sudo apt-get update to update the software repository and install the nvidia driver, the latest driver version is 378 at the time of writing.
sudo apt-get --no-install-recommends install nvidia-378
As I’m trying to install minimum number of packages, so I’m using the
--no-install-recommends flag, you can exclude it.
In my case, it installed just one package, around 67 MB in size when packed, that all !
4. Install Bumblebee and Pimus
Previously Bumblebee had some problem with latest nVIDIA drivers, version 352 and above.
But this issue is now fixed, bumblebee works out of the box on Ubuntu 16.04.2 and above. But we’ve to enable the xenial-updates repository to get that patched bumblebee.
So, assuming you’re using Ubuntu 16.04 or any later version, and already enabled the updates repo.
sudo apt-get --no-install-recommends install bumblebee primus
That’s all we need to install, and of course we don’t need to install VirtualGL and other stuffs recommended by bumblebee.
5. Configure Bumblebee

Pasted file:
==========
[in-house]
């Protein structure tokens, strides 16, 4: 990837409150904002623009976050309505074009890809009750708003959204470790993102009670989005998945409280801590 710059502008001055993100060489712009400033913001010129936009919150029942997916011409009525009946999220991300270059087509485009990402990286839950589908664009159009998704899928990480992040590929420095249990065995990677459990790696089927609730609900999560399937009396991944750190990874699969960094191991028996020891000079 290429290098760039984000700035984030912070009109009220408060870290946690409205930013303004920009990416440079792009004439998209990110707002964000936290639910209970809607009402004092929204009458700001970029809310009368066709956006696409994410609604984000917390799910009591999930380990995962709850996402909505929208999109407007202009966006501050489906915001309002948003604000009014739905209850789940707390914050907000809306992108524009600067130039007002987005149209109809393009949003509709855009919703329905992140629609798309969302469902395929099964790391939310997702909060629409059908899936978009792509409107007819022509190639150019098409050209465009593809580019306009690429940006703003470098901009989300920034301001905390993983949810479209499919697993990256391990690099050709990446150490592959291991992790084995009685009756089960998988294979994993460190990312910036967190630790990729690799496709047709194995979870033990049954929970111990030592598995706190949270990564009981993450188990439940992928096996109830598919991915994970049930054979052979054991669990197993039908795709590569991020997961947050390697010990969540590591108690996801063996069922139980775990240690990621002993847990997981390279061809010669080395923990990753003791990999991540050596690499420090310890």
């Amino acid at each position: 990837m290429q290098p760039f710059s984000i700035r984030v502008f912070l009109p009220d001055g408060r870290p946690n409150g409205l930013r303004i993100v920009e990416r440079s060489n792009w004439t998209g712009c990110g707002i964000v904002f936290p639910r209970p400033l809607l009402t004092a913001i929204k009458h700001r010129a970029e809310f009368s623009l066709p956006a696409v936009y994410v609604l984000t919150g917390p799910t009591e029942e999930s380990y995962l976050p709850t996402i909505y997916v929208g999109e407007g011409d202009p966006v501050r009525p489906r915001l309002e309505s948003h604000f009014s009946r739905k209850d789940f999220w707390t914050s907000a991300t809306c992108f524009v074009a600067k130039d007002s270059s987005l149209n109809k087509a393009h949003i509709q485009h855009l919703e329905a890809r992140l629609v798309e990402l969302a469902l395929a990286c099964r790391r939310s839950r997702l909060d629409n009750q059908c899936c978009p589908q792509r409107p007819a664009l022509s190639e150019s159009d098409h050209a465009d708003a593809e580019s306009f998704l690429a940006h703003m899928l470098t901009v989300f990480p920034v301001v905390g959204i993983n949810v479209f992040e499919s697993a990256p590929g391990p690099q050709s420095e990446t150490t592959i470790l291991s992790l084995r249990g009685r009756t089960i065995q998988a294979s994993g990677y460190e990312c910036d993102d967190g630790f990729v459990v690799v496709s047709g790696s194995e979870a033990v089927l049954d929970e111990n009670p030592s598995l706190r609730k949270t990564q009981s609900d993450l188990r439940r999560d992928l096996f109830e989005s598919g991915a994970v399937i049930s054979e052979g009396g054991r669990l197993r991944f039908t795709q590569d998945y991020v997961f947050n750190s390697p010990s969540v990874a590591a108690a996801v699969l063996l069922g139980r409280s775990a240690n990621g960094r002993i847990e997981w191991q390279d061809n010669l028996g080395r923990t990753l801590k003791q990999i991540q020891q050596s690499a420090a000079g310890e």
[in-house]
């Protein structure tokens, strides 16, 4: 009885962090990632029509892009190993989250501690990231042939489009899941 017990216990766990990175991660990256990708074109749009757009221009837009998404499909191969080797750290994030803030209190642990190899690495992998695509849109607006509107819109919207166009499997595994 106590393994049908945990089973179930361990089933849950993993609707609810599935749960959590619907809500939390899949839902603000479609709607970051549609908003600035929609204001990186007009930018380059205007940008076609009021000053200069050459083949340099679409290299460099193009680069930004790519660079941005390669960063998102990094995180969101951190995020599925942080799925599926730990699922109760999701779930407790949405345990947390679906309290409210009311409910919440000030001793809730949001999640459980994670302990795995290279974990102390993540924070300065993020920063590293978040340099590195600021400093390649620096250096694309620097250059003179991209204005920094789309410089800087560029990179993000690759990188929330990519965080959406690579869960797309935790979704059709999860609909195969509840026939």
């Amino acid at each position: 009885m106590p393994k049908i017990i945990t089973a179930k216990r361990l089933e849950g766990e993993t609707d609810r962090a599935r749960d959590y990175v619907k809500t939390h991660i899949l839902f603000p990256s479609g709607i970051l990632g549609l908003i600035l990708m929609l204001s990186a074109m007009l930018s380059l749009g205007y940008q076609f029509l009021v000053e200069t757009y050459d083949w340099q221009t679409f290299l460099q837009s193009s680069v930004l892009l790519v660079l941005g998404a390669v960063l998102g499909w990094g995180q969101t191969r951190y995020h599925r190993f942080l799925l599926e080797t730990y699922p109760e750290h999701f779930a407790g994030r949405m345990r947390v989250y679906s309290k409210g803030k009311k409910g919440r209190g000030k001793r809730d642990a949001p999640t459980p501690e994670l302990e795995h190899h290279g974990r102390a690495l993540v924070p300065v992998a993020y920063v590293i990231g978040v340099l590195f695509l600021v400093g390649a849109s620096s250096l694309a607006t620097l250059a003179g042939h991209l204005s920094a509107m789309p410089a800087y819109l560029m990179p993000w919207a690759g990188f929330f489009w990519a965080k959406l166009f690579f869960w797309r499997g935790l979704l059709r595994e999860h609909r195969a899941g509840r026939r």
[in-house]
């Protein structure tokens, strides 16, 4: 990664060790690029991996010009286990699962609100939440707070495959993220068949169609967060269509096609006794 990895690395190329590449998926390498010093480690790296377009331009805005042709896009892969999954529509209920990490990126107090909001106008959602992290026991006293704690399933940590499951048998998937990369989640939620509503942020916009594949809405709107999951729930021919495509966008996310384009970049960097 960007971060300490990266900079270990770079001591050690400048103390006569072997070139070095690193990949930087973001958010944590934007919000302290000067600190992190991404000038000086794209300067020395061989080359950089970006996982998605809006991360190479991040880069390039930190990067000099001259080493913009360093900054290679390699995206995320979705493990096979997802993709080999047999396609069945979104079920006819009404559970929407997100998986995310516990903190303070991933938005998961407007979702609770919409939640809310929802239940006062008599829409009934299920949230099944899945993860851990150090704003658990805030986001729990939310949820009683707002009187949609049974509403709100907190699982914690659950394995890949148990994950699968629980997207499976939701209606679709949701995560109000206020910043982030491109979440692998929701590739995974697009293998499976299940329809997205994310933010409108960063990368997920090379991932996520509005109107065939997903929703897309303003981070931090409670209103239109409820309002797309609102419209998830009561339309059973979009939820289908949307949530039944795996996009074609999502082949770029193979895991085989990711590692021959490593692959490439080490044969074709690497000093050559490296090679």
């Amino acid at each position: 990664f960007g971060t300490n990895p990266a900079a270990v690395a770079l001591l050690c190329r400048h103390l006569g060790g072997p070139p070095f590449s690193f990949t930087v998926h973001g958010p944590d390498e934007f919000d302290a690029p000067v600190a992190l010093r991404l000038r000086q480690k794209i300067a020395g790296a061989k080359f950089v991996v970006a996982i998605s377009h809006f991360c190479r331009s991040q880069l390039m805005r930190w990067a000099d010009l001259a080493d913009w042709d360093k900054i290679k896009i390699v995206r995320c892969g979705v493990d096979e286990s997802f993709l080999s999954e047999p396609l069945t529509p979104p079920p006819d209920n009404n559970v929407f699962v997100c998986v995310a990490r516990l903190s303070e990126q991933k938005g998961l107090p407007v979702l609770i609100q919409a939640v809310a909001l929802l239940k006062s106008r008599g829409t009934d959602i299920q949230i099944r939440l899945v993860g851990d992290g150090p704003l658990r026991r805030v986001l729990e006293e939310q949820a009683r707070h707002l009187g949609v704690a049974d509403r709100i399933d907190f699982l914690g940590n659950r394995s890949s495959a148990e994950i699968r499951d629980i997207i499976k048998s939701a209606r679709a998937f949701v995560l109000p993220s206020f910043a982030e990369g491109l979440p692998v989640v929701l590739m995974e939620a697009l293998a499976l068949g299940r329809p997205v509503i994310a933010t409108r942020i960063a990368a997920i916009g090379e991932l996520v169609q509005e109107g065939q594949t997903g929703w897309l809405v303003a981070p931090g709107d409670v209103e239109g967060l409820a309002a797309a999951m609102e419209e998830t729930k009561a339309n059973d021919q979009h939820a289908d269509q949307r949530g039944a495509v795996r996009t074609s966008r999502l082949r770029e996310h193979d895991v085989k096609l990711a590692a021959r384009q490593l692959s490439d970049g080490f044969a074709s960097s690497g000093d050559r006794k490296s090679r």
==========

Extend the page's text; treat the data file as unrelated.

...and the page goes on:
We need to configure Bumblebee properly. First take a backup of the default bumblebee configuration, then create a new one.
sudo mv /etc/bumblebee/bumblebee.conf /etc/bumblebee/bumblebee.conf.bac
Now create a new configuration file with your favorite text editor.
sudo nano /etc/bumblebee/bumblebee.conf
Here’s my bumblebee configuration, that works. You may need to adjust it a little according to your system.
[bumblebeed] VirtualDisplay=:8 KeepUnusedXServer=false ServerGroup=bumblebee TurnCardOffAtExit=true NoEcoModeOverride=false Driver=nvidia XorgConfDir=/etc/bumblebee/xorg.conf.d [optirun] Bridge=primus VGLTransport=proxy PrimusLibraryPath=/usr/lib/x86_64-linux-gnu/primus:/usr/lib/i386-linux-gnu/primus AllowFallbackToIGC=false [driver-nvidia] KernelDriver=nvidia-378 PMMethod=auto LibraryPath=/usr/lib/nvidia-378:/usr/lib32/nvidia-378 XorgModulePath=/usr/lib/nvidia-378/xorg,/usr/lib/xorg/modules XorgConfFile=/etc/bumblebee/xorg.conf.nvidia [driver-nouveau] KernelDriver=nouveau PMMethod=auto XorgConfFile=/etc/bumblebee/xorg.conf.nouveau
Now restart the bumblebee deamon, it should restart without error if everything is properly configured.
sudo systemctl restart bumblebeed.service
6. Blacklist nvidia kernel modules
Finally we need to blacklist the nvidia kernel modules to prevent auto loading. If these kernel modules loaded, bbswitch will fail to turn off the GPU at startup.
For blacklisting, we’ve to edit the
/etc/modprobe.d/bumblebee.conf file as root and add these few lines listed below.